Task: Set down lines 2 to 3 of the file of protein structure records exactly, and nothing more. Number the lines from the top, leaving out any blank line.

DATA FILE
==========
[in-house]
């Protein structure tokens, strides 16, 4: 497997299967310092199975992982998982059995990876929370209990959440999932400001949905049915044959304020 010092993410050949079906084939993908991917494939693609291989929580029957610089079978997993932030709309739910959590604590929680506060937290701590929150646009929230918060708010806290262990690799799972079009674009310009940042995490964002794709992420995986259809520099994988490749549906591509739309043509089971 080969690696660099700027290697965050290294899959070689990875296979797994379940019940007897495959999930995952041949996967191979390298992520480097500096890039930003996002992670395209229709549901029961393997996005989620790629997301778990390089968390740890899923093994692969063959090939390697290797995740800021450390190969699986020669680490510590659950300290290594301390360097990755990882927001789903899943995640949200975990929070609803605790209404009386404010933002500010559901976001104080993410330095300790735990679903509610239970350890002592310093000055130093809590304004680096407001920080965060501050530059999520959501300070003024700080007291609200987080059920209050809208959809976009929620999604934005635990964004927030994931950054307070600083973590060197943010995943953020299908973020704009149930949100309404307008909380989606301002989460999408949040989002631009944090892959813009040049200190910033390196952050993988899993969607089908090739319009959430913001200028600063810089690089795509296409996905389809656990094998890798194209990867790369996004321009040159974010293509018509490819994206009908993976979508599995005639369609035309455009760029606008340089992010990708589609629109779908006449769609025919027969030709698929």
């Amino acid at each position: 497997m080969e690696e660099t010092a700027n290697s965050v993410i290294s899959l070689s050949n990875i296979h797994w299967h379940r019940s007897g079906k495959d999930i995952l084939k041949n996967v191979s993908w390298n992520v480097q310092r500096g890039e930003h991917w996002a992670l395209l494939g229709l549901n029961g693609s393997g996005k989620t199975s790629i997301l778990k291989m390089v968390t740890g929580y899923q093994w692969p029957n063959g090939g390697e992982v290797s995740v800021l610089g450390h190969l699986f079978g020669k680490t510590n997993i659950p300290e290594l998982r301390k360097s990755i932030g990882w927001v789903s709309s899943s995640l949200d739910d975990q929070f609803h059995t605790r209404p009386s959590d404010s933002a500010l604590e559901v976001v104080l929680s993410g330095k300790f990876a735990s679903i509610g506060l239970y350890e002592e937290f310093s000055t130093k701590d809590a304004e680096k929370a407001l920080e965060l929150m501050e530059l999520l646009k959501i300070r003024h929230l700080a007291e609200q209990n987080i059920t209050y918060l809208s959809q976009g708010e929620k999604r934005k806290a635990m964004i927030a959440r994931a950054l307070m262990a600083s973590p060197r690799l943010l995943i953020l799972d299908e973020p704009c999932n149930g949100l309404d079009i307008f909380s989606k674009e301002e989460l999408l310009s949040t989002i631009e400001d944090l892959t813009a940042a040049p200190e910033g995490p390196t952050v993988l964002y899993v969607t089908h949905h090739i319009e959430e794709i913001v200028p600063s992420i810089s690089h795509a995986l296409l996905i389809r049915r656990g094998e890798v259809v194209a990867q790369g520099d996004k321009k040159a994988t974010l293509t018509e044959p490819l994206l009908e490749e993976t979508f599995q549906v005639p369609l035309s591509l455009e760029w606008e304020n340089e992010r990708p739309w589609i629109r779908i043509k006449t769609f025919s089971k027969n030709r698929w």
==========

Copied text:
């Protein structure tokens, strides 16, 4: 497997299967310092199975992982998982059995990876929370209990959440999932400001949905049915044959304020 010092993410050949079906084939993908991917494939693609291989929580029957610089079978997993932030709309739910959590604590929680506060937290701590929150646009929230918060708010806290262990690799799972079009674009310009940042995490964002794709992420995986259809520099994988490749549906591509739309043509089971 080969690696660099700027290697965050290294899959070689990875296979797994379940019940007897495959999930995952041949996967191979390298992520480097500096890039930003996002992670395209229709549901029961393997996005989620790629997301778990390089968390740890899923093994692969063959090939390697290797995740800021450390190969699986020669680490510590659950300290290594301390360097990755990882927001789903899943995640949200975990929070609803605790209404009386404010933002500010559901976001104080993410330095300790735990679903509610239970350890002592310093000055130093809590304004680096407001920080965060501050530059999520959501300070003024700080007291609200987080059920209050809208959809976009929620999604934005635990964004927030994931950054307070600083973590060197943010995943953020299908973020704009149930949100309404307008909380989606301002989460999408949040989002631009944090892959813009040049200190910033390196952050993988899993969607089908090739319009959430913001200028600063810089690089795509296409996905389809656990094998890798194209990867790369996004321009040159974010293509018509490819994206009908993976979508599995005639369609035309455009760029606008340089992010990708589609629109779908006449769609025919027969030709698929």
């Amino acid at each position: 497997m080969e690696e660099t010092a700027n290697s965050v993410i290294s899959l070689s050949n990875i296979h797994w299967h379940r019940s007897g079906k495959d999930i995952l084939k041949n996967v191979s993908w390298n992520v480097q310092r500096g890039e930003h991917w996002a992670l395209l494939g229709l549901n029961g693609s393997g996005k989620t199975s790629i997301l778990k291989m390089v968390t740890g929580y899923q093994w692969p029957n063959g090939g390697e992982v290797s995740v800021l610089g450390h190969l699986f079978g020669k680490t510590n997993i659950p300290e290594l998982r301390k360097s990755i932030g990882w927001v789903s709309s899943s995640l949200d739910d975990q929070f609803h059995t605790r209404p009386s959590d404010s933002a500010l604590e559901v976001v104080l929680s993410g330095k300790f990876a735990s679903i509610g506060l239970y350890e002592e937290f310093s000055t130093k701590d809590a304004e680096k929370a407001l920080e965060l929150m501050e530059l999520l646009k959501i300070r003024h929230l700080a007291e609200q209990n987080i059920t209050y918060l809208s959809q976009g708010e929620k999604r934005k806290a635990m964004i927030a959440r994931a950054l307070m262990a600083s973590p060197r690799l943010l995943i953020l799972d299908e973020p704009c999932n149930g949100l309404d079009i307008f909380s989606k674009e301002e989460l999408l310009s949040t989002i631009e400001d944090l892959t813009a940042a040049p200190e910033g995490p390196t952050v993988l964002y899993v969607t089908h949905h090739i319009e959430e794709i913001v200028p600063s992420i810089s690089h795509a995986l296409l996905i389809r049915r656990g094998e890798v259809v194209a990867q790369g520099d996004k321009k040159a994988t974010l293509t018509e044959p490819l994206l009908e490749e993976t979508f599995q549906v005639p369609l035309s591509l455009e760029w606008e304020n340089e992010r990708p739309w589609i629109r779908i043509k006449t769609f025919s089971k027969n030709r698929w």